THE Borders is taking part in a European-wide fish migration day to highlight the need for clear access up rivers for migrating fish.
Next Saturday, May 14, the Tweed Foundation is holding an information afternoon at Philiphaugh Salmon Viewing Centre near Selkirk from 2pm.
The charity is one of the voluntary bodies and national and local governments of seven countries round the North Sea that make up the £5.5million, EU-funded Living North Sea partnership which campaigns for free migration for fish from the sea back up to their river sources. The fish migration day as part of that campaign.
The Tweed Foundation will demonstrate equipment being used to tag and track sea trout smolts down the river. There will be a presentation on the fish-counter that the foundation operates in the fish pass at the cauld on the Ettrick Water at Philiphaugh, with video clips of notable fish that have passed through, including a salmon estimated at 45lb.
Experts will show how the life history and migration pattern of salmon and sea trout can be read from their scales
Weather and water levels willing, there will be electric fishing to show what species are present and how the basic fisheries management tool works.
A spokesperson for the Tweed Foundation said sea trout are the focus of its work under the Living North Seas programme.
Tweed sea trout go down the east coast of England and along the Dutch coast to Waddensee where the north German and west Danish coasts meet, where the species from all over the North Sea mix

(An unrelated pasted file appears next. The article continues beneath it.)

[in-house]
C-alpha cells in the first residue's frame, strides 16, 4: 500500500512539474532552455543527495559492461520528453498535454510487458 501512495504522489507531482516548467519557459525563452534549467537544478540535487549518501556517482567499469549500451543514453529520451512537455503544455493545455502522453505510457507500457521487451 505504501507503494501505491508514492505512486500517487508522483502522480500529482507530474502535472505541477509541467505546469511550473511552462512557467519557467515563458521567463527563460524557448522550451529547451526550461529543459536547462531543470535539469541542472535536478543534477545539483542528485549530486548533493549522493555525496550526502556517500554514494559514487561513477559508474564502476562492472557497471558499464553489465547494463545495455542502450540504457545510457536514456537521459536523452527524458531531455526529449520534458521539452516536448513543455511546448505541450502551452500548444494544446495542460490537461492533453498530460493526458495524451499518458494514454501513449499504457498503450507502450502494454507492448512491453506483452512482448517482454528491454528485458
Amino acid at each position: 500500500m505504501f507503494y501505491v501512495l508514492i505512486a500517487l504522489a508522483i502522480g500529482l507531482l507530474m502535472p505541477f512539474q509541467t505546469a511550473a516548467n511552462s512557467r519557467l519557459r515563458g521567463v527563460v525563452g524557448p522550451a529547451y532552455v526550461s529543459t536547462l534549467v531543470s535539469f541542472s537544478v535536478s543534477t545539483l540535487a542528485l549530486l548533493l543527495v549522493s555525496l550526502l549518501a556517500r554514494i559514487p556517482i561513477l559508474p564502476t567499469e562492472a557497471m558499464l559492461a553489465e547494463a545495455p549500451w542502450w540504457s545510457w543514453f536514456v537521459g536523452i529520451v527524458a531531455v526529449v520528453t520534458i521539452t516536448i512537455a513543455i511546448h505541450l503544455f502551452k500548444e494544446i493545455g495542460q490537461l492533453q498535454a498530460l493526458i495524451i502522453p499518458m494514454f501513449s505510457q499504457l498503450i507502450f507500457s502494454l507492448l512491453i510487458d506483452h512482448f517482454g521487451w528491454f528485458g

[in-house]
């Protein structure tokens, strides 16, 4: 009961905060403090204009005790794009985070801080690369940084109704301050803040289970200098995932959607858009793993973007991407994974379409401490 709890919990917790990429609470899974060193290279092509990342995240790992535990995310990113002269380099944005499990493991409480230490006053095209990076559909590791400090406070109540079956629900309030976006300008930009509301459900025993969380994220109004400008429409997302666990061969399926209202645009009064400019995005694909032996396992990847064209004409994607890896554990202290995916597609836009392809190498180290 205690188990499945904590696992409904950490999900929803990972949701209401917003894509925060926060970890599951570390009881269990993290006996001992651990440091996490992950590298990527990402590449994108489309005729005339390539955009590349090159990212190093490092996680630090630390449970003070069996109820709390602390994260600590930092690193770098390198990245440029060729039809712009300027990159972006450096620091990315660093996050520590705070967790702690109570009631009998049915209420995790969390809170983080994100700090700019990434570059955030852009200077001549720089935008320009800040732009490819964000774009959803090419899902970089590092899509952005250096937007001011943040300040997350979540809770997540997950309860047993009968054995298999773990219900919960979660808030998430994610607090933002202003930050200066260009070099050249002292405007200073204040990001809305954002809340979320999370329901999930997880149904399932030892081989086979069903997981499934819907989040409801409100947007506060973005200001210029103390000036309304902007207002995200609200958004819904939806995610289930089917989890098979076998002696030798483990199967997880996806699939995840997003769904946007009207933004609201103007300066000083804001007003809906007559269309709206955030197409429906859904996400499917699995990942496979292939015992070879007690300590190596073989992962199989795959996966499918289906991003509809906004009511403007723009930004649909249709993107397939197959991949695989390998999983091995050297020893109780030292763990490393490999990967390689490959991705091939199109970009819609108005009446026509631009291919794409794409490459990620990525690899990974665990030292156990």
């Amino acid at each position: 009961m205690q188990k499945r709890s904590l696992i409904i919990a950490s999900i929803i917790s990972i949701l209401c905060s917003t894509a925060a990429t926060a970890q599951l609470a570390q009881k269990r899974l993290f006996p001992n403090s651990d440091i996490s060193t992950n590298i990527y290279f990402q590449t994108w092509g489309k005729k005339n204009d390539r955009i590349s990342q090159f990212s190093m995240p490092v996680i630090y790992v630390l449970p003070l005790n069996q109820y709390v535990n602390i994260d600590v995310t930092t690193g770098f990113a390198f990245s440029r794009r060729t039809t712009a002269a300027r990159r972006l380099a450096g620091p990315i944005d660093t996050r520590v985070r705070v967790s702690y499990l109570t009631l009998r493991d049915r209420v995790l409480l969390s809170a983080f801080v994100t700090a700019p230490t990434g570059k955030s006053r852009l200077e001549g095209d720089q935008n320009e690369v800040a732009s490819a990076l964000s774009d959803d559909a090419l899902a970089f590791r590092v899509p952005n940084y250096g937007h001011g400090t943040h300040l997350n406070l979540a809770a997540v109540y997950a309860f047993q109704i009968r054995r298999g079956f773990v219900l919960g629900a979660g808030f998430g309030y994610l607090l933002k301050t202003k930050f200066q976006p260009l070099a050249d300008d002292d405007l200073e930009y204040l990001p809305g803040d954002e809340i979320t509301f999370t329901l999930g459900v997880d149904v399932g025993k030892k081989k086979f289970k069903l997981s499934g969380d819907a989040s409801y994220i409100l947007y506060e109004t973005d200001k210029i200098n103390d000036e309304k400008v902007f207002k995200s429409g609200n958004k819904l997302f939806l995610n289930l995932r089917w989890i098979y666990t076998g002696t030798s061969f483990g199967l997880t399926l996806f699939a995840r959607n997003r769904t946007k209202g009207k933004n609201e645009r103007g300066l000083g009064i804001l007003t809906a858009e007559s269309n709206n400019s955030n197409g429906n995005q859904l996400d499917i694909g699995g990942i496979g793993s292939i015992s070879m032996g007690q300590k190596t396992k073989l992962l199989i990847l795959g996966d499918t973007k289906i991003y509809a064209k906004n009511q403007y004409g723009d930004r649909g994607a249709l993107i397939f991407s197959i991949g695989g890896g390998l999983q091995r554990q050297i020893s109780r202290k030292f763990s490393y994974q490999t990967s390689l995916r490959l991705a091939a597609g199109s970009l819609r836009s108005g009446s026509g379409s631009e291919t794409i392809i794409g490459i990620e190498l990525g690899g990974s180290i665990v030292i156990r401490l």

“The genetics work that is part of the Living North Seas programme will show how the Tweed’s fish relate to others [there],” said the spokesperson.
“Through the programme, contact has also been made for the first time with angling and fisheries bodies right along this route, with the aim of improving the understanding of this migration and identifying any risks and problems.
“One of the aims of the programme is to set up a management group for the sea trout of the North Sea which will continue after the programme itself comes to an end.”
Given free fish passage, the range salmon and sea trout could roam is unexpected, continued the spokesperson.
“While it is obvious how the North Sea connects the countries around its coast, the way that the rivers that run into it connect up more distant parts of Europe is less thought of, but this network is very extensive. That salmon used to swim up the Rhine to Switzerland from the North Sea is well known but that the Main, one of its tributaries, connects Nuremberg and Frankfurt to the North Sea is less apparent.”
The Living North Sea study is made up of 12 organisations from Norway, Sweden, Denmark, Germany, the Netherlands, Belgium, England and The Tweed Foundation and it is administered by the Association of Rivers Trusts of England and Wales.